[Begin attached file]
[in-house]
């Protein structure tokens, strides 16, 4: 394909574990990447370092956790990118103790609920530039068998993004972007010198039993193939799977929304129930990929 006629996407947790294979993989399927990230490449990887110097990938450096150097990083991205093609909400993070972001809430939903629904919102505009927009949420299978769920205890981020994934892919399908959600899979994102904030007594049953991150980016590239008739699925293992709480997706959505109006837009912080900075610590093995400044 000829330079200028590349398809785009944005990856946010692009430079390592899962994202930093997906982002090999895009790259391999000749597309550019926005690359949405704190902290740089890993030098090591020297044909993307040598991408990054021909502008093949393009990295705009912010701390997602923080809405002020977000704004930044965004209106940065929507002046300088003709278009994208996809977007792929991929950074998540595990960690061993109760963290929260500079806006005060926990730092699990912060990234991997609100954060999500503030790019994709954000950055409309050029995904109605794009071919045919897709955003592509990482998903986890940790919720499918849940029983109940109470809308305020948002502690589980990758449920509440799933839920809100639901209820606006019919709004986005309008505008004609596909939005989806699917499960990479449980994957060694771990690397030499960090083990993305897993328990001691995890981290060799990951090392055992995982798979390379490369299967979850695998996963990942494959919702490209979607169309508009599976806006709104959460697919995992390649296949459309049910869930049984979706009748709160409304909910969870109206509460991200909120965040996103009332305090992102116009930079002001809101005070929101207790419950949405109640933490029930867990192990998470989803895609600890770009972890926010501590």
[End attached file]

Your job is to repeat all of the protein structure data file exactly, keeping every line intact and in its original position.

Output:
[in-house]
């Protein structure tokens, strides 16, 4: 394909574990990447370092956790990118103790609920530039068998993004972007010198039993193939799977929304129930990929 006629996407947790294979993989399927990230490449990887110097990938450096150097990083991205093609909400993070972001809430939903629904919102505009927009949420299978769920205890981020994934892919399908959600899979994102904030007594049953991150980016590239008739699925293992709480997706959505109006837009912080900075610590093995400044 000829330079200028590349398809785009944005990856946010692009430079390592899962994202930093997906982002090999895009790259391999000749597309550019926005690359949405704190902290740089890993030098090591020297044909993307040598991408990054021909502008093949393009990295705009912010701390997602923080809405002020977000704004930044965004209106940065929507002046300088003709278009994208996809977007792929991929950074998540595990960690061993109760963290929260500079806006005060926990730092699990912060990234991997609100954060999500503030790019994709954000950055409309050029995904109605794009071919045919897709955003592509990482998903986890940790919720499918849940029983109940109470809308305020948002502690589980990758449920509440799933839920809100639901209820606006019919709004986005309008505008004609596909939005989806699917499960990479449980994957060694771990690397030499960090083990993305897993328990001691995890981290060799990951090392055992995982798979390379490369299967979850695998996963990942494959919702490209979607169309508009599976806006709104959460697919995992390649296949459309049910869930049984979706009748709160409304909910969870109206509460991200909120965040996103009332305090992102116009930079002001809101005070929101207790419950949405109640933490029930867990192990998470989803895609600890770009972890926010501590």